Though phone batteries seemed to run down at inopportune moments, the plot to repatriate Mansour’s mother goes to plan remarkably well. An elderly gentleman in Beirut who knew the Abbouds in Jaffa scrawls a map showing the location of Aida’s house in the Ajami neighborhood. Another, the grandfather of a young fellow they meet in Ajami, directs them to the precise location.
Documentary film in high-security areas has undergone some changes in the past couple of decades. It’s not uncommon for filmmakers to re-enact dramatic sequences that circumstances prevent them from filming first hand. Sometimes, the reasoning suggests, the object is to capture truth, whether it is cinema-vérité or not. The skeptic wonders if Mansour and her co-conspirators were tempted to re-create Aida’s burial.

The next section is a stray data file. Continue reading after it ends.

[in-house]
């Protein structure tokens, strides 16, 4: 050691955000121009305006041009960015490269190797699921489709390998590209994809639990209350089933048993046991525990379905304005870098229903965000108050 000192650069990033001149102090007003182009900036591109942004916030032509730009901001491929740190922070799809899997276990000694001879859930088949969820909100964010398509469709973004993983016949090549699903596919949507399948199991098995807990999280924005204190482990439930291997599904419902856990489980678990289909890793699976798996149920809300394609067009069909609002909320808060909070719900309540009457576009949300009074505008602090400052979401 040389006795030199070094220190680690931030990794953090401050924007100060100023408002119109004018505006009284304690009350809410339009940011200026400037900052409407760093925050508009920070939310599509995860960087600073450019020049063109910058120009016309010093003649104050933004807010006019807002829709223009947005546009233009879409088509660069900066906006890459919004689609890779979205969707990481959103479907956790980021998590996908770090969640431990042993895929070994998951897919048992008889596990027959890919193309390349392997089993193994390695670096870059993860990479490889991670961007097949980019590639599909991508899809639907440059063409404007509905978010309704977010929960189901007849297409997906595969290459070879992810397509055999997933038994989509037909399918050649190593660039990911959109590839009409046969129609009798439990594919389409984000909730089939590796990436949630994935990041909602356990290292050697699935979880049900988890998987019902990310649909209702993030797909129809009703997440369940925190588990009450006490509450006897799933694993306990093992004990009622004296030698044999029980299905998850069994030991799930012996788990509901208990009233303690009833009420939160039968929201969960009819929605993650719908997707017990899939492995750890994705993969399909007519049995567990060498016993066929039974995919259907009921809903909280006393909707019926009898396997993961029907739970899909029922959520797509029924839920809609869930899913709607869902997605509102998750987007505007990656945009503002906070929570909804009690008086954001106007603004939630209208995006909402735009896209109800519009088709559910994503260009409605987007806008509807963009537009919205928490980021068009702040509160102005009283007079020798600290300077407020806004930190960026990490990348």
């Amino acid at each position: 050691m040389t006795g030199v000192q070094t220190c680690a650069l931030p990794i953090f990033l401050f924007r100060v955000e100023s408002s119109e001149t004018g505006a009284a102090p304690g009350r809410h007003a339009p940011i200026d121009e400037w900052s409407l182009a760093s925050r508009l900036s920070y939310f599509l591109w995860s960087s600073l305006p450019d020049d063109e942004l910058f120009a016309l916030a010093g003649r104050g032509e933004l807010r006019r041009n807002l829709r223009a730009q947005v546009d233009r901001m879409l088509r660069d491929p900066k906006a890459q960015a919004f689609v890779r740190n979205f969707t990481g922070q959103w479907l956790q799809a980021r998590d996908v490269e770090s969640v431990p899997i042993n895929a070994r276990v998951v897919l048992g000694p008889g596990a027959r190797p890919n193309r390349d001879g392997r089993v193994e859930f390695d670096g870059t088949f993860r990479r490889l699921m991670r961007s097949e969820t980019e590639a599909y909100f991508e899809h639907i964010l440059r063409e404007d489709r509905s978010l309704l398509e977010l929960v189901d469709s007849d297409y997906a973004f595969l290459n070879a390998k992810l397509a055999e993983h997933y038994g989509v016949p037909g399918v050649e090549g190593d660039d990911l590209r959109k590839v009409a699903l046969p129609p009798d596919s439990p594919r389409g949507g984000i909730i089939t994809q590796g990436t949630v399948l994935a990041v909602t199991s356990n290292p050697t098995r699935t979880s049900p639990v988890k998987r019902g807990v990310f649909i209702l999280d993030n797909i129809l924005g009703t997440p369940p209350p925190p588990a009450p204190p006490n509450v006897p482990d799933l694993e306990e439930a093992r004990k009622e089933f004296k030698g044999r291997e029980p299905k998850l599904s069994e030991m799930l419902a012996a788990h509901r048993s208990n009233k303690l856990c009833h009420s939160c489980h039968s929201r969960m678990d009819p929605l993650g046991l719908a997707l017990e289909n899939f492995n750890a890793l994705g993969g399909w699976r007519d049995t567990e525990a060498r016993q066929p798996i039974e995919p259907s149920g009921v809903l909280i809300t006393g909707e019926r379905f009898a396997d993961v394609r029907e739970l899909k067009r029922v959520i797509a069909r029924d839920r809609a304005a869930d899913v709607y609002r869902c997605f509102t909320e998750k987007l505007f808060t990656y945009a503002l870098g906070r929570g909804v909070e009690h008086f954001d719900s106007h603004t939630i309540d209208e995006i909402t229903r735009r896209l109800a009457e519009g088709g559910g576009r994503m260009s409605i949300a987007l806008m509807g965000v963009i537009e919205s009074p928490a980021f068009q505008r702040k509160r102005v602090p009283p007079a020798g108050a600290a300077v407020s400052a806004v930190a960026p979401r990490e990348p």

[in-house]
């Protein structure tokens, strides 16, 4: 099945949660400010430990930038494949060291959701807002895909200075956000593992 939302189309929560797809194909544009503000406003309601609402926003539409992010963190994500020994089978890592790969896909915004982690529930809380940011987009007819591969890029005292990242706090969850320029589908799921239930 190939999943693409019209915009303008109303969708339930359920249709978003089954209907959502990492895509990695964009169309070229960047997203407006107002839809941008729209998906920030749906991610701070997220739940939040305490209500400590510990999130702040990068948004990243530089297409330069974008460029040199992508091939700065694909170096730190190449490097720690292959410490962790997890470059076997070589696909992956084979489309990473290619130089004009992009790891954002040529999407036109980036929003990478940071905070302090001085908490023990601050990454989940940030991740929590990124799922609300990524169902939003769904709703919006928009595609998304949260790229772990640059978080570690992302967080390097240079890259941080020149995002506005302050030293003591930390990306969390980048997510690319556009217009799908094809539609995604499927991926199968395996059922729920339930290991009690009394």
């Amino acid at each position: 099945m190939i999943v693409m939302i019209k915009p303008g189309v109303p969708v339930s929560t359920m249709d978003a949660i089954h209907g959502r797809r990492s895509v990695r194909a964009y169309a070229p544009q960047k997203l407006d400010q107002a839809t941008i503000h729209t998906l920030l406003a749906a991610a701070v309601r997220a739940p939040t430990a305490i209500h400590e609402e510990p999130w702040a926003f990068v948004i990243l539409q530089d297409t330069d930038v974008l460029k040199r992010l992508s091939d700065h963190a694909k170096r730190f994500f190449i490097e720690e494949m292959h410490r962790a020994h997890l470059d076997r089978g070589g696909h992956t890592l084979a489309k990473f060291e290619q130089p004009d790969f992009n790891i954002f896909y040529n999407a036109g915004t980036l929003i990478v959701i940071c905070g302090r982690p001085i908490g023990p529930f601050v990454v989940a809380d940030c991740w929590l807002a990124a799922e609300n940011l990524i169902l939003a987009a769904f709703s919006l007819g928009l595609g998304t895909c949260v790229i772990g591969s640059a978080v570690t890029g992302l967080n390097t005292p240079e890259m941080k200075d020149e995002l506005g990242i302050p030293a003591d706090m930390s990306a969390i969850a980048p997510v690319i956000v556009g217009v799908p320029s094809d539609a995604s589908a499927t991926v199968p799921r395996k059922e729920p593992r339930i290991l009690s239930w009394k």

Mansour is stridently old school.
“Reenactment? Are you kidding?” she says, coughing. “Not at all. My god. You cannot re-enact something like this. It’s dishonest. This is a documentary, documenting something true.”
It takes a few minutes for Taha, Habjouqa et al to walk to the old Abboud house, now occupied by a non-Palestinian family, and they find no one at home. Later they happen upon a cemetery with several graves belonging to members of the Abboud family, dating from the 19th century. Finally they step onto a quiet beach frequented by Palestinians, where they can wade into the Mediterranean with their cameras.
“This sea is mine!” Taha intones as she approaches the beach, her voice dropping an octave to approximate that of the poet, Mahmoud Darwish.
The gesture is poignant, and comic.
“This humid air is mine!” she shouts as she steps on the sand. “And my sperm is mine!”
“The story has many layers.”
Indeed, the emotional landscape of Mansour’s latest film is one of...